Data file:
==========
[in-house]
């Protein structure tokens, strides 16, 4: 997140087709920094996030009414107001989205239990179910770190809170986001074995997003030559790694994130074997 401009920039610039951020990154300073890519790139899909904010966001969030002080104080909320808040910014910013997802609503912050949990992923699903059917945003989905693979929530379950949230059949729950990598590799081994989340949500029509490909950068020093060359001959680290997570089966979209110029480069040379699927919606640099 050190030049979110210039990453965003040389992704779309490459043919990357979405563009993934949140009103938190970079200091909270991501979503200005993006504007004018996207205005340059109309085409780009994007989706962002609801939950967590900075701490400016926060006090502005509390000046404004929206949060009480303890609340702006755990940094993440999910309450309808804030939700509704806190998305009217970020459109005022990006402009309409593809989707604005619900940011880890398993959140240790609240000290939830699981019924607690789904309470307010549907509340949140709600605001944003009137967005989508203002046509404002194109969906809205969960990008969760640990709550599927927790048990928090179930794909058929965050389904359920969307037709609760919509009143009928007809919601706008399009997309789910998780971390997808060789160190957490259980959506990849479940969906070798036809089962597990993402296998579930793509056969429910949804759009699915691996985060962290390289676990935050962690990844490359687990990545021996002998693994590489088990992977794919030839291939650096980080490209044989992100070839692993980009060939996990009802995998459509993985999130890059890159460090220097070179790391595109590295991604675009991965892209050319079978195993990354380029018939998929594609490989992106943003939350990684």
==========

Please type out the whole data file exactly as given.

[in-house]
């Protein structure tokens, strides 16, 4: 997140087709920094996030009414107001989205239990179910770190809170986001074995997003030559790694994130074997 401009920039610039951020990154300073890519790139899909904010966001969030002080104080909320808040910014910013997802609503912050949990992923699903059917945003989905693979929530379950949230059949729950990598590799081994989340949500029509490909950068020093060359001959680290997570089966979209110029480069040379699927919606640099 050190030049979110210039990453965003040389992704779309490459043919990357979405563009993934949140009103938190970079200091909270991501979503200005993006504007004018996207205005340059109309085409780009994007989706962002609801939950967590900075701490400016926060006090502005509390000046404004929206949060009480303890609340702006755990940094993440999910309450309808804030939700509704806190998305009217970020459109005022990006402009309409593809989707604005619900940011880890398993959140240790609240000290939830699981019924607690789904309470307010549907509340949140709600605001944003009137967005989508203002046509404002194109969906809205969960990008969760640990709550599927927790048990928090179930794909058929965050389904359920969307037709609760919509009143009928007809919601706008399009997309789910998780971390997808060789160190957490259980959506990849479940969906070798036809089962597990993402296998579930793509056969429910949804759009699915691996985060962290390289676990935050962690990844490359687990990545021996002998693994590489088990992977794919030839291939650096980080490209044989992100070839692993980009060939996990009802995998459509993985999130890059890159460090220097070179790391595109590295991604675009991965892209050319079978195993990354380029018939998929594609490989992106943003939350990684």